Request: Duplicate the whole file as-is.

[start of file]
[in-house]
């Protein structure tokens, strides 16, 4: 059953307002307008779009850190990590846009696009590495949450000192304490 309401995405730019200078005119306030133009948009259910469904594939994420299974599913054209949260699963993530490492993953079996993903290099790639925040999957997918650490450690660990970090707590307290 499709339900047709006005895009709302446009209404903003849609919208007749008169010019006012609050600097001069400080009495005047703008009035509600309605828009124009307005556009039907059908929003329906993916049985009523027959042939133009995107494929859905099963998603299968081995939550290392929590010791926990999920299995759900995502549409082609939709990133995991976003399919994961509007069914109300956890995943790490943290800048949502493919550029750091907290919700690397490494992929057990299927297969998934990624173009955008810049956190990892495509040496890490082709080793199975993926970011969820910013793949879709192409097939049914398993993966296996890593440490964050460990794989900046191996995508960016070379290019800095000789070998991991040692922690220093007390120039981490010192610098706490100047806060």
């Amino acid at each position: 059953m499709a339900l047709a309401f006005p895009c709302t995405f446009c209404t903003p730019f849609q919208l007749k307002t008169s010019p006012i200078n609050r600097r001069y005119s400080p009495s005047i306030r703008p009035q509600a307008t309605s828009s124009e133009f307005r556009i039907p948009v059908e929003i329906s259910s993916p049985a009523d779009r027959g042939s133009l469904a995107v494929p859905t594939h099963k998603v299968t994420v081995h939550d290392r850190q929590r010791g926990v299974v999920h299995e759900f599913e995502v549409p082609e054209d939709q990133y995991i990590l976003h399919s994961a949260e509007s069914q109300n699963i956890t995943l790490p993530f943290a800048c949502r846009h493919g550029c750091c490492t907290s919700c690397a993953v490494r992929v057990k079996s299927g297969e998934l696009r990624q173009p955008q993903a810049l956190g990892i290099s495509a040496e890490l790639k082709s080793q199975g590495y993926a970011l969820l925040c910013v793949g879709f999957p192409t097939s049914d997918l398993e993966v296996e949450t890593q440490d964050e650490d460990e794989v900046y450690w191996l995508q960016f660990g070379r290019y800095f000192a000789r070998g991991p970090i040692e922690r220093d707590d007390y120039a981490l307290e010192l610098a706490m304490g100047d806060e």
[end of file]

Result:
[in-house]
């Protein structure tokens, strides 16, 4: 059953307002307008779009850190990590846009696009590495949450000192304490 309401995405730019200078005119306030133009948009259910469904594939994420299974599913054209949260699963993530490492993953079996993903290099790639925040999957997918650490450690660990970090707590307290 499709339900047709006005895009709302446009209404903003849609919208007749008169010019006012609050600097001069400080009495005047703008009035509600309605828009124009307005556009039907059908929003329906993916049985009523027959042939133009995107494929859905099963998603299968081995939550290392929590010791926990999920299995759900995502549409082609939709990133995991976003399919994961509007069914109300956890995943790490943290800048949502493919550029750091907290919700690397490494992929057990299927297969998934990624173009955008810049956190990892495509040496890490082709080793199975993926970011969820910013793949879709192409097939049914398993993966296996890593440490964050460990794989900046191996995508960016070379290019800095000789070998991991040692922690220093007390120039981490010192610098706490100047806060």
């Amino acid at each position: 059953m499709a339900l047709a309401f006005p895009c709302t995405f446009c209404t903003p730019f849609q919208l007749k307002t008169s010019p006012i200078n609050r600097r001069y005119s400080p009495s005047i306030r703008p009035q509600a307008t309605s828009s124009e133009f307005r556009i039907p948009v059908e929003i329906s259910s993916p049985a009523d779009r027959g042939s133009l469904a995107v494929p859905t594939h099963k998603v299968t994420v081995h939550d290392r850190q929590r010791g926990v299974v999920h299995e759900f599913e995502v549409p082609e054209d939709q990133y995991i990590l976003h399919s994961a949260e509007s069914q109300n699963i956890t995943l790490p993530f943290a800048c949502r846009h493919g550029c750091c490492t907290s919700c690397a993953v490494r992929v057990k079996s299927g297969e998934l696009r990624q173009p955008q993903a810049l956190g990892i290099s495509a040496e890490l790639k082709s080793q199975g590495y993926a970011l969820l925040c910013v793949g879709f999957p192409t097939s049914d997918l398993e993966v296996e949450t890593q440490d964050e650490d460990e794989v900046y450690w191996l995508q960016f660990g070379r290019y800095f000192a000789r070998g991991p970090i040692e922690r220093d707590d007390y120039a981490l307290e010192l610098a706490m304490g100047d806060e």